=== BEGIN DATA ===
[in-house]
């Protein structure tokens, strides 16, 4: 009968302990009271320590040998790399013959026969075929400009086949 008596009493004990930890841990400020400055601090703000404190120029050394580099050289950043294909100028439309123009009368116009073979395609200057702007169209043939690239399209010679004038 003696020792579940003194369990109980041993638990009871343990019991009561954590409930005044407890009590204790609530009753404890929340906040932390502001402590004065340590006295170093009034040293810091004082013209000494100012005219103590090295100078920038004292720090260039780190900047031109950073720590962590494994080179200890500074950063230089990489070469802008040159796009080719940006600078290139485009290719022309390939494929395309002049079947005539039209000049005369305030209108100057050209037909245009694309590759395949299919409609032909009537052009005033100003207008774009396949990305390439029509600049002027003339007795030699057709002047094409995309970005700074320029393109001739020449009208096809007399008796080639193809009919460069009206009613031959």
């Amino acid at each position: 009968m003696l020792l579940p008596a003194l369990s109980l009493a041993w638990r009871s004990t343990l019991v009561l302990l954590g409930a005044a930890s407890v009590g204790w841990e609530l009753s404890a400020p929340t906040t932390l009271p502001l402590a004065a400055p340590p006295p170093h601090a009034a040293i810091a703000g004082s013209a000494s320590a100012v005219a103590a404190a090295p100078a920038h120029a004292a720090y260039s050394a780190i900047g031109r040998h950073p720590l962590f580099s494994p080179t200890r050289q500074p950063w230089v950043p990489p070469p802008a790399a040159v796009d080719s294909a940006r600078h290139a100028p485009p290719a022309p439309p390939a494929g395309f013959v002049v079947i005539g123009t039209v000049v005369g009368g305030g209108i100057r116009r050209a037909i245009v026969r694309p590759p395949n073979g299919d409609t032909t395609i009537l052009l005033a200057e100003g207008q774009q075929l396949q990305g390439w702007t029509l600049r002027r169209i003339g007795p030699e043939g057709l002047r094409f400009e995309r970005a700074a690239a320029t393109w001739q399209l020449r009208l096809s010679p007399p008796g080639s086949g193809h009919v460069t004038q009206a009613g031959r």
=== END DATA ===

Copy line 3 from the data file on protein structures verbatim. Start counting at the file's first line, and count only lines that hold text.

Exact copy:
């Amino acid at each position: 009968m003696l020792l579940p008596a003194l369990s109980l009493a041993w638990r009871s004990t343990l019991v009561l302990l954590g409930a005044a930890s407890v009590g204790w841990e609530l009753s404890a400020p929340t906040t932390l009271p502001l402590a004065a400055p340590p006295p170093h601090a009034a040293i810091a703000g004082s013209a000494s320590a100012v005219a103590a404190a090295p100078a920038h120029a004292a720090y260039s050394a780190i900047g031109r040998h950073p720590l962590f580099s494994p080179t200890r050289q500074p950063w230089v950043p990489p070469p802008a790399a040159v796009d080719s294909a940006r600078h290139a100028p485009p290719a022309p439309p390939a494929g395309f013959v002049v079947i005539g123009t039209v000049v005369g009368g305030g209108i100057r116009r050209a037909i245009v026969r694309p590759p395949n073979g299919d409609t032909t395609i009537l052009l005033a200057e100003g207008q774009q075929l396949q990305g390439w702007t029509l600049r002027r169209i003339g007795p030699e043939g057709l002047r094409f400009e995309r970005a700074a690239a320029t393109w001739q399209l020449r009208l096809s010679p007399p008796g080639s086949g193809h009919v460069t004038q009206a009613g031959r």